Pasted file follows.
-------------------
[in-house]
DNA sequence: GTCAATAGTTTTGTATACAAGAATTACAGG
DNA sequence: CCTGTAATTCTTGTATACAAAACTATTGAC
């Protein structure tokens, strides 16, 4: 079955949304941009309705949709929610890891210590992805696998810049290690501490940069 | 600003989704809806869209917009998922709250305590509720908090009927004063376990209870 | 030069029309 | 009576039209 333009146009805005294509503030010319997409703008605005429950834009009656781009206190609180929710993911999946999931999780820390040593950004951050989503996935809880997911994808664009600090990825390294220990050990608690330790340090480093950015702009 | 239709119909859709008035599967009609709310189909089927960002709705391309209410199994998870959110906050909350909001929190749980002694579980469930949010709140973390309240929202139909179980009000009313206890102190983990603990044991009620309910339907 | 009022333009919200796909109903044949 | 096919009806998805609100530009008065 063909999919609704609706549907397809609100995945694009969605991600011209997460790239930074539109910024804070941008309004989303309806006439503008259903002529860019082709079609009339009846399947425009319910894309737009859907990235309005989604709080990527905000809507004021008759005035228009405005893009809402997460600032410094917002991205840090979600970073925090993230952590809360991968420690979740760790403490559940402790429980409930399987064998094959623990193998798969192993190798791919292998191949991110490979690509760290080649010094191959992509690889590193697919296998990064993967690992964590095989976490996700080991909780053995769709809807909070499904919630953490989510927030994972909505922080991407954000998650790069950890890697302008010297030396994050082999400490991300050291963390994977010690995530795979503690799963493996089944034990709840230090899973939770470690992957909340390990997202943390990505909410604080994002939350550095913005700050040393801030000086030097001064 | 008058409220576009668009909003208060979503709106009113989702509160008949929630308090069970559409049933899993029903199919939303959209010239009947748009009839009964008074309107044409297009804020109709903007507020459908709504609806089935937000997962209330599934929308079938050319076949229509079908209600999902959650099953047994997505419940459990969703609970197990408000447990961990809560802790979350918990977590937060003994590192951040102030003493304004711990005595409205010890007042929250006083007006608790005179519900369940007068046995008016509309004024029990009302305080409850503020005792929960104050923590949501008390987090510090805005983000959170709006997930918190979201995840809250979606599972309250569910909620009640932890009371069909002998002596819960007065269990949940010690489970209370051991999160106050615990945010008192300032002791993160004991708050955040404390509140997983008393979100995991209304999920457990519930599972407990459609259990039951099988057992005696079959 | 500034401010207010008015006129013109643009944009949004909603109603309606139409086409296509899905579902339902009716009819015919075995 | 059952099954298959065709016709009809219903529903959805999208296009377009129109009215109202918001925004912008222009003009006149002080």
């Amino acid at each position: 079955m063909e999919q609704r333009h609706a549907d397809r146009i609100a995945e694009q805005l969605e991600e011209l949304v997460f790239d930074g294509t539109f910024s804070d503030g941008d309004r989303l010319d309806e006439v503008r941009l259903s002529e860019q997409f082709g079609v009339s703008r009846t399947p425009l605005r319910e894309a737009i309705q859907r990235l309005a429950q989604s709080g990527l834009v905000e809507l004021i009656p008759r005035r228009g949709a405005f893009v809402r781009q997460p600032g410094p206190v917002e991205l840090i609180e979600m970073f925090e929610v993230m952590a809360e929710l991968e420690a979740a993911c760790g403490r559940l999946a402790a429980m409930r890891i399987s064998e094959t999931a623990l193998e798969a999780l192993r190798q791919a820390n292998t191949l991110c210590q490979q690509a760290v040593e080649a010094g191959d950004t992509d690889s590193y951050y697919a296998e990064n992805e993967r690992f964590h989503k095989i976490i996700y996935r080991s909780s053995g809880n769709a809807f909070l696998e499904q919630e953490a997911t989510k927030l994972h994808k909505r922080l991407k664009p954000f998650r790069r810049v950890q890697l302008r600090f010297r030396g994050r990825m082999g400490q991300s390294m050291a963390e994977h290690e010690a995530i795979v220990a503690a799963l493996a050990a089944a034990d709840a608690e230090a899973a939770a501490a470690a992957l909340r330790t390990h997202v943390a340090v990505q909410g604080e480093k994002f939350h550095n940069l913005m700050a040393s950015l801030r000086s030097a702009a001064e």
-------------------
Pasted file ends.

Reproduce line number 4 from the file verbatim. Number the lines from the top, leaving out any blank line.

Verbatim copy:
């Protein structure tokens, strides 16, 4: 079955949304941009309705949709929610890891210590992805696998810049290690501490940069 | 600003989704809806869209917009998922709250305590509720908090009927004063376990209870 | 030069029309 | 009576039209 333009146009805005294509503030010319997409703008605005429950834009009656781009206190609180929710993911999946999931999780820390040593950004951050989503996935809880997911994808664009600090990825390294220990050990608690330790340090480093950015702009 | 239709119909859709008035599967009609709310189909089927960002709705391309209410199994998870959110906050909350909001929190749980002694579980469930949010709140973390309240929202139909179980009000009313206890102190983990603990044991009620309910339907 | 009022333009919200796909109903044949 | 096919009806998805609100530009008065 063909999919609704609706549907397809609100995945694009969605991600011209997460790239930074539109910024804070941008309004989303309806006439503008259903002529860019082709079609009339009846399947425009319910894309737009859907990235309005989604709080990527905000809507004021008759005035228009405005893009809402997460600032410094917002991205840090979600970073925090993230952590809360991968420690979740760790403490559940402790429980409930399987064998094959623990193998798969192993190798791919292998191949991110490979690509760290080649010094191959992509690889590193697919296998990064993967690992964590095989976490996700080991909780053995769709809807909070499904919630953490989510927030994972909505922080991407954000998650790069950890890697302008010297030396994050082999400490991300050291963390994977010690995530795979503690799963493996089944034990709840230090899973939770470690992957909340390990997202943390990505909410604080994002939350550095913005700050040393801030000086030097001064 | 008058409220576009668009909003208060979503709106009113989702509160008949929630308090069970559409049933899993029903199919939303959209010239009947748009009839009964008074309107044409297009804020109709903007507020459908709504609806089935937000997962209330599934929308079938050319076949229509079908209600999902959650099953047994997505419940459990969703609970197990408000447990961990809560802790979350918990977590937060003994590192951040102030003493304004711990005595409205010890007042929250006083007006608790005179519900369940007068046995008016509309004024029990009302305080409850503020005792929960104050923590949501008390987090510090805005983000959170709006997930918190979201995840809250979606599972309250569910909620009640932890009371069909002998002596819960007065269990949940010690489970209370051991999160106050615990945010008192300032002791993160004991708050955040404390509140997983008393979100995991209304999920457990519930599972407990459609259990039951099988057992005696079959 | 500034401010207010008015006129013109643009944009949004909603109603309606139409086409296509899905579902339902009716009819015919075995 | 059952099954298959065709016709009809219903529903959805999208296009377009129109009215109202918001925004912008222009003009006149002080």